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Felder signs with Fla. college
Flanked by coaches, school administrators and supporters, First Presbyterian Christian Academy basketball player DJ Felder signed to play at St. Johns River State College in Florida on Tuesday. With him in front are Vikings coach Buster Harvey and Felders mom, Marcey Felder. - photo by Phgoto by Patty Leon

After helping First Presbyterian Christian Academy to a Georgia Independent Schools Association basketball state title last season and leading the team to a 29-6 record this year, Highlander DJ Felder is taking his skills to the next level after signing a scholarship to play for St. John’s River State College in Florida.
The signing took place Tuesday afternoon at FPCA with Felder surrounded by his teammates, mom, Highlanders coach David Jones, Rebels coach Ernie Walthour and his future Vikings coach, Buster Harvey.
Felder will join former Highlanders and Rebels teammate Mike Brown, who signed with the Vikings last year. Felder said it was one of the reasons he thought St. John’s would better suit him.
“I always looked at it as a good college and a good opportunity to go somewhere with someone that I trusted and who is like family to me,” he said about going to the junior college and joining Brown. “It’s always been in the back of my mind, but I really thought about it when I visited the campus last year and I like the facilities.”
Felder said the campus is in a small town and he knows the atmosphere will allow him to concentrate on his studies without distractions. He plans to study sports medicine and said he would like to coach basketball one day because he never wants to leave the game.
Harvey said Felder’s height, listed at 6 feet 6, was one of the things that drew his attention. 
Felder’s floor skills and the fundamentals instilled in him by the Highlanders and Rebels organizations were an added bonus.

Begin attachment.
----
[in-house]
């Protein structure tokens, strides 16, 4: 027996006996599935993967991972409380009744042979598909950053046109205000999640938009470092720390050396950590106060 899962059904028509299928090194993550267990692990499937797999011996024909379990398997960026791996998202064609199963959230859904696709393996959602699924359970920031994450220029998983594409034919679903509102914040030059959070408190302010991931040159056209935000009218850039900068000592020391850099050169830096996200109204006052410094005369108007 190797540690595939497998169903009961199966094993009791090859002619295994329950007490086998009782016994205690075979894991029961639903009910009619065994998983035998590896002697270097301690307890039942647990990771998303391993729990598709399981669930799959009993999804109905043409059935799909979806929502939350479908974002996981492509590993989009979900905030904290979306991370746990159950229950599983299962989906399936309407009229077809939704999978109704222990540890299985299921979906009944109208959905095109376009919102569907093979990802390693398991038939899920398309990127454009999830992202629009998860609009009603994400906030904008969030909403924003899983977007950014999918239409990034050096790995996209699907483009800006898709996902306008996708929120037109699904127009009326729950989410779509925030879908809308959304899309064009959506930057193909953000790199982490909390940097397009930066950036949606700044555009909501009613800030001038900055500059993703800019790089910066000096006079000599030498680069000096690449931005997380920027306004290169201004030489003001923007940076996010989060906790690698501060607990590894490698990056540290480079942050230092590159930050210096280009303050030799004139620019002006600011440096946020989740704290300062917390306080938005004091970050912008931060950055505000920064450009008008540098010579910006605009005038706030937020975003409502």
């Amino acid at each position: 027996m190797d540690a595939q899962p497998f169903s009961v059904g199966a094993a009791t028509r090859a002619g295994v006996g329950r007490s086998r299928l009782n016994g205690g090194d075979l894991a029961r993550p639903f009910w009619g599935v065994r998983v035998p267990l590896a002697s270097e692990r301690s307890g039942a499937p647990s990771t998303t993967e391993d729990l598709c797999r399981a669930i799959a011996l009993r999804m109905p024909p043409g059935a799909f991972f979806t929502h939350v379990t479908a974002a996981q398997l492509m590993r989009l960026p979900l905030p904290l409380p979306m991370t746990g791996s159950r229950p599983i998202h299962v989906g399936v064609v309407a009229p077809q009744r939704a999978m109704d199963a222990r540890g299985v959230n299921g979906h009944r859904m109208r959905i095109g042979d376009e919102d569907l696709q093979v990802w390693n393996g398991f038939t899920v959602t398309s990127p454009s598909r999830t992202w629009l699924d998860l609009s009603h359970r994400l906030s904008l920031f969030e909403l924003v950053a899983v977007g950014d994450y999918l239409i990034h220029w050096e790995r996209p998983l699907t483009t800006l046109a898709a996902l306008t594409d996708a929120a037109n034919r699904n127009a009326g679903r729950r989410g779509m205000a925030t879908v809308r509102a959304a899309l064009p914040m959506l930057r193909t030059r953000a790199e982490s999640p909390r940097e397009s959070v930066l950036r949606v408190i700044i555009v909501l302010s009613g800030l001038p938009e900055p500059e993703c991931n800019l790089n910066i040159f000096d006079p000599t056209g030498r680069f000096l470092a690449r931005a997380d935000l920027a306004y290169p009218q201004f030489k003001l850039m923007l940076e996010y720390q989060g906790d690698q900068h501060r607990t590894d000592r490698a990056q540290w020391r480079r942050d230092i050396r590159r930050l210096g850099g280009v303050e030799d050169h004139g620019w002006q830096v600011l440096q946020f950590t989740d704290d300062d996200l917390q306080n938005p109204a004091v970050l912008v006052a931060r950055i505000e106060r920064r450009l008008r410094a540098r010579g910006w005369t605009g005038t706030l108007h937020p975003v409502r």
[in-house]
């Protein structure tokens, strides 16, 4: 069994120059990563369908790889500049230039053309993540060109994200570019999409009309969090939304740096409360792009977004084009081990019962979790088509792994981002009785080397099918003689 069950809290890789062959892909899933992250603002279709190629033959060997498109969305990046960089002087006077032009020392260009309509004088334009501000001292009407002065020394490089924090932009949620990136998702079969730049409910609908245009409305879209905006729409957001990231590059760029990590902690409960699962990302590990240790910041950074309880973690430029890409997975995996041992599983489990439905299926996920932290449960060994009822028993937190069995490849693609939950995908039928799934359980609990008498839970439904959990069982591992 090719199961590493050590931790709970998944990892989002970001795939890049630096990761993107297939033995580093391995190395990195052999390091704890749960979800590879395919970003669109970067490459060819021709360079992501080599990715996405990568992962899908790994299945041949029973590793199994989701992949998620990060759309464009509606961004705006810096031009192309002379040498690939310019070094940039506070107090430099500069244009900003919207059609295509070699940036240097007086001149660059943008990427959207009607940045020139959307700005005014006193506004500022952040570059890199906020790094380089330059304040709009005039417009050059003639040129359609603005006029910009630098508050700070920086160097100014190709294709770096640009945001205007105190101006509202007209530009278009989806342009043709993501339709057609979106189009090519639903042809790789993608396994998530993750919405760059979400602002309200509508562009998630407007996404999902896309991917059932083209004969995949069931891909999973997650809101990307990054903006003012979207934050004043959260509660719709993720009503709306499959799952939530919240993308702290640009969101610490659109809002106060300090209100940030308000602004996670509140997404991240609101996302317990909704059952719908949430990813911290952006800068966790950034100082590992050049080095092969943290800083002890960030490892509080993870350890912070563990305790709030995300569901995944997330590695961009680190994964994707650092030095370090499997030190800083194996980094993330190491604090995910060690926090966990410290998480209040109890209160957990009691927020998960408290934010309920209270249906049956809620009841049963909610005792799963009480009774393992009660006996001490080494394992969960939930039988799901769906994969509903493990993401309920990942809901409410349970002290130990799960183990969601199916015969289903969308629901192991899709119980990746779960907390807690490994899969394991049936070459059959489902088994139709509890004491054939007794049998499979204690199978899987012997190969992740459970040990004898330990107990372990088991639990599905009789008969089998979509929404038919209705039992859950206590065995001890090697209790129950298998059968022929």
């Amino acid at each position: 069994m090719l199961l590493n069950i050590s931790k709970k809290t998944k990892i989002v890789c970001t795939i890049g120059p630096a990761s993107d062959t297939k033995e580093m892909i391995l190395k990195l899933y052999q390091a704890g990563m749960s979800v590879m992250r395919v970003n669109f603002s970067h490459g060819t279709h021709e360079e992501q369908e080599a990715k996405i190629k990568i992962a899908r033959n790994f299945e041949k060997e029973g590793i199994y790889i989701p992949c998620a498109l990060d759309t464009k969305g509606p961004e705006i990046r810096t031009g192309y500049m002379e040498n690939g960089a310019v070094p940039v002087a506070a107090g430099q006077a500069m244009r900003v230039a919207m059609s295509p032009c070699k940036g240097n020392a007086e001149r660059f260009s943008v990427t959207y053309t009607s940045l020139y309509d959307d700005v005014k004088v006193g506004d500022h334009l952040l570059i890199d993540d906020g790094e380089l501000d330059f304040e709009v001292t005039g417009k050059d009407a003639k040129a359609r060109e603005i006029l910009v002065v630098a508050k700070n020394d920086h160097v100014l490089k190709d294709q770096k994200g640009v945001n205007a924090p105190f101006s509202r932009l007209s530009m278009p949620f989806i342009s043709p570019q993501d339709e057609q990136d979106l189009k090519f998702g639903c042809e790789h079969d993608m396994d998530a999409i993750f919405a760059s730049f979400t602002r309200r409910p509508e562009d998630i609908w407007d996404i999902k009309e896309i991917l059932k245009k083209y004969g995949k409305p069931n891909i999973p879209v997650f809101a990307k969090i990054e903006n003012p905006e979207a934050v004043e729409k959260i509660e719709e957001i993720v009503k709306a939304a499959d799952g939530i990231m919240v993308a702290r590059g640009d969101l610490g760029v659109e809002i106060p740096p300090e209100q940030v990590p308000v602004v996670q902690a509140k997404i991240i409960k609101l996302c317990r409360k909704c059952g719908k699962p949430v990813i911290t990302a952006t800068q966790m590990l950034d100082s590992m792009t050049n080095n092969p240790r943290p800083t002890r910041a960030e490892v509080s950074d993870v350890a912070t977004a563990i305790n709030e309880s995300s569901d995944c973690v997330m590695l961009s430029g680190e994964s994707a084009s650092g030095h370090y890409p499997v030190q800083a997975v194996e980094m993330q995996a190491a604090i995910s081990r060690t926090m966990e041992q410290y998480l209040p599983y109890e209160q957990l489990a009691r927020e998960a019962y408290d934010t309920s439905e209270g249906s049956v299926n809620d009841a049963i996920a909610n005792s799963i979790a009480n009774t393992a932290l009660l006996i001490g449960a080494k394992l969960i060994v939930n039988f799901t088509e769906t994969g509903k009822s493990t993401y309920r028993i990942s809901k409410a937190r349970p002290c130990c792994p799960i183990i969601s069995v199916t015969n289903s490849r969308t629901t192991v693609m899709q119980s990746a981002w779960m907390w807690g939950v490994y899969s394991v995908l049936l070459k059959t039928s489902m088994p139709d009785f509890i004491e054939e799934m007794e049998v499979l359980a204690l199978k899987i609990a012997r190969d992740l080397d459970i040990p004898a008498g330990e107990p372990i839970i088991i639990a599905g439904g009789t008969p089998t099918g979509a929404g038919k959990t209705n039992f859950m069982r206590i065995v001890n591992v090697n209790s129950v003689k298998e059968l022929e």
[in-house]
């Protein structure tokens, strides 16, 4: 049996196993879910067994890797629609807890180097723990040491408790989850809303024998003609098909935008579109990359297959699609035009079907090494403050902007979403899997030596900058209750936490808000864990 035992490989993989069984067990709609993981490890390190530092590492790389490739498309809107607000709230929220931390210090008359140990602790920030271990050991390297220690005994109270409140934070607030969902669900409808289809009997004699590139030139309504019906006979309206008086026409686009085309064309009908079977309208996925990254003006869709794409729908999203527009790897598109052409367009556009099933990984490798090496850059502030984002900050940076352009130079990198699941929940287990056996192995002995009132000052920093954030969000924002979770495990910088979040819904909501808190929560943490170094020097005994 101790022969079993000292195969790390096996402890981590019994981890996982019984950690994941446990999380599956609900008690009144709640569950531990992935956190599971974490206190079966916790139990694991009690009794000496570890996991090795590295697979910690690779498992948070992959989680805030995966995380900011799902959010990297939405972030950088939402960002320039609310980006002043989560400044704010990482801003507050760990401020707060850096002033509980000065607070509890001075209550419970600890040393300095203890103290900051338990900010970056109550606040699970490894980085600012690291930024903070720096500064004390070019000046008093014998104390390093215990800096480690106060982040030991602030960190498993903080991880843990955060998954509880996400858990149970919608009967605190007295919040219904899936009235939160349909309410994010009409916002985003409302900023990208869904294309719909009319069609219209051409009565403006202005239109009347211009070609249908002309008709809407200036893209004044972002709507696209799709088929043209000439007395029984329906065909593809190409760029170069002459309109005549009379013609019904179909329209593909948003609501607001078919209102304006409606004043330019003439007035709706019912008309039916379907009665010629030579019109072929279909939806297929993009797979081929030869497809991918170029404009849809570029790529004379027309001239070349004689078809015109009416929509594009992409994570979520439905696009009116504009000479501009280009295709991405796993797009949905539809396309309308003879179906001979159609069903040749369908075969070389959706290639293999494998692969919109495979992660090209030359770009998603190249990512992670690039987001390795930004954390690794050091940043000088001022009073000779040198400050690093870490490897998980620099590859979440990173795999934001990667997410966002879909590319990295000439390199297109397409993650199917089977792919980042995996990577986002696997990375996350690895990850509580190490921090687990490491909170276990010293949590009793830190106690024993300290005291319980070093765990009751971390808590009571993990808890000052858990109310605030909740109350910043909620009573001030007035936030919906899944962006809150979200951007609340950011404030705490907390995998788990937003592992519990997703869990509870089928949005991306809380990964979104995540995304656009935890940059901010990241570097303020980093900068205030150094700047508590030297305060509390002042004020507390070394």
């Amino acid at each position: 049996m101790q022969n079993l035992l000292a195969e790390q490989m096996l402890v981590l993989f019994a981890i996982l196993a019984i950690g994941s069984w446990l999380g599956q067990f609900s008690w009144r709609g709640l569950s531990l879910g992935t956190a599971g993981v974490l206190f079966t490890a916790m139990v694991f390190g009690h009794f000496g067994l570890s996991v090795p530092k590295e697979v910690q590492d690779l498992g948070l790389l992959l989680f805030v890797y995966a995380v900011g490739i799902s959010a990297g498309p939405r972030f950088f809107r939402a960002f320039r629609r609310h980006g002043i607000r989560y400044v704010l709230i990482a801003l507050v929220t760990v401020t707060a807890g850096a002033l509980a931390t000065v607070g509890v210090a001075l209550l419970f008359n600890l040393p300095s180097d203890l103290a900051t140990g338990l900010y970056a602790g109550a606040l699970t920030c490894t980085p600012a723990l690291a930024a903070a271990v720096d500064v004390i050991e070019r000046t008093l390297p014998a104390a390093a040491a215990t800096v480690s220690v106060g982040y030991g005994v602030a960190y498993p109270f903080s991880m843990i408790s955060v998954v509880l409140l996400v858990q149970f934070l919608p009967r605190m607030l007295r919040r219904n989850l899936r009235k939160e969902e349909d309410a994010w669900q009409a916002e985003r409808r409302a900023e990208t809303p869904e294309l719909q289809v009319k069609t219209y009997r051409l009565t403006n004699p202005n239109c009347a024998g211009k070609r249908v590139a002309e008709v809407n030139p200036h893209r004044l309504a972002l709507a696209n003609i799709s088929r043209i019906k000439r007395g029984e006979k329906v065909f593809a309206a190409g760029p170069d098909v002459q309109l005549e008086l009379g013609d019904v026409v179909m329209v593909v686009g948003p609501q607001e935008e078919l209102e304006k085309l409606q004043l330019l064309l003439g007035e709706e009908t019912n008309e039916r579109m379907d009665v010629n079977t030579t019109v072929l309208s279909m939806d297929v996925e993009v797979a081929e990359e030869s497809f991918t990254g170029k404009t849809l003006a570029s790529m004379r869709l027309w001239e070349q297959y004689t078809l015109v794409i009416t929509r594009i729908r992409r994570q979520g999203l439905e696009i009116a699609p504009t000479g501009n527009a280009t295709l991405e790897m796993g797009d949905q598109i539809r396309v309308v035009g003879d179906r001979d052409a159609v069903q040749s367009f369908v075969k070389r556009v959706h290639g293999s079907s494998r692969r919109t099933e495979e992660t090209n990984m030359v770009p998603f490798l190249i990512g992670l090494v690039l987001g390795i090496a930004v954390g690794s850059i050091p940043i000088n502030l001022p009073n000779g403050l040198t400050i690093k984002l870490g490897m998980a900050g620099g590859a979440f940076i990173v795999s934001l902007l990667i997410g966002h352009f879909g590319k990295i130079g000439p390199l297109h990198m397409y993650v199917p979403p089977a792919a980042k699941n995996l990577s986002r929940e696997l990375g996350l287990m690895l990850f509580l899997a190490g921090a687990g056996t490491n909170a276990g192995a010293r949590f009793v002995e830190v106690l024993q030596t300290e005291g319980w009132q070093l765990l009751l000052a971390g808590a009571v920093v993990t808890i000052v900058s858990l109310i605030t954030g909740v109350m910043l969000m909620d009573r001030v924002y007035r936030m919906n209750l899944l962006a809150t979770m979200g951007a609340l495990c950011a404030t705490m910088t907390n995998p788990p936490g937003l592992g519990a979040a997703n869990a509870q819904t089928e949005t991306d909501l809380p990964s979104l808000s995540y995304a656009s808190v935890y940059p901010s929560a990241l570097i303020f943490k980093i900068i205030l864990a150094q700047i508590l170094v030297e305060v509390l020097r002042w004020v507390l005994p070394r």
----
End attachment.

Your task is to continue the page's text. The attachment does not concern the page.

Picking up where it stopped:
“This is a good quality program, and they’ve been taught not only what they have to do on the basketball court but, just as important, how to conduct themselves off the basketball floor,” Harvey said. “DJ is a big kid who can play inside and also outside and I just think his potential is unlimited; it’s up to DJ. I like the way he carries himself, and I think he is going to be a really great asset and help us win championships.”
Felder averaged 21 points per game and totaled 442 points in his senior season as a Highlander, according to
He averaged 18 rebounds per game. Felder also was honored as WTOC’s Player of the Week in January.
Felder said he thinks he’ll start his freshman season and could play as a guard and forward.
“I’ll be working out with the Rebels because they give me the best workouts that I’ve been through,” Felder said about prepping for college sports. “I’ll probably go to St. John’s over the summertime and knock out a class so I can concentrate on the basketball season.”
Highlanders coach David Jones coached Felder when they both were at Bradwell Institute. He said having the opportunity to coach Felder as a Highlander was an extra incentive for joining FPCA as its athletic director and basketball coach two years ago.
“It’s been an enjoyable two years watching him mature and reach this point,” Jones said. “It’s just a great day and I know he has a great future in front of him.”
Jones said Harvey sincerely was interested in Felder, and the Vikings need a solid rebounder.
“DJ is a legitimate inside force,” Jones said. “He has a chance to walk in and get some playing time early. He is the only one who could keep himself out of playing time. I think Buster is a fair and honest man and runs a good program. It’s in a small town and I think it fits him well. They offer a more complete scholarship than most junior colleges are able to offer. He got the total package, and it’s a good deal.”
Felder’s mom, Marcey, said her son was just a few hours old when his dad placed a tiny basketball in his hands.
“He held it for three hours and 45 minutes,” she said. “My baby is growing up and he is going off to school, and I’m just putting him in the hands of the Lord. I always knew it would happen, but I just didn’t know that it would fall in place like it has. We are just waiting to see him do great things, and he is going to do great things.”
“I’m real blessed to get this opportunity. It’s a cool experience,” Felder said.

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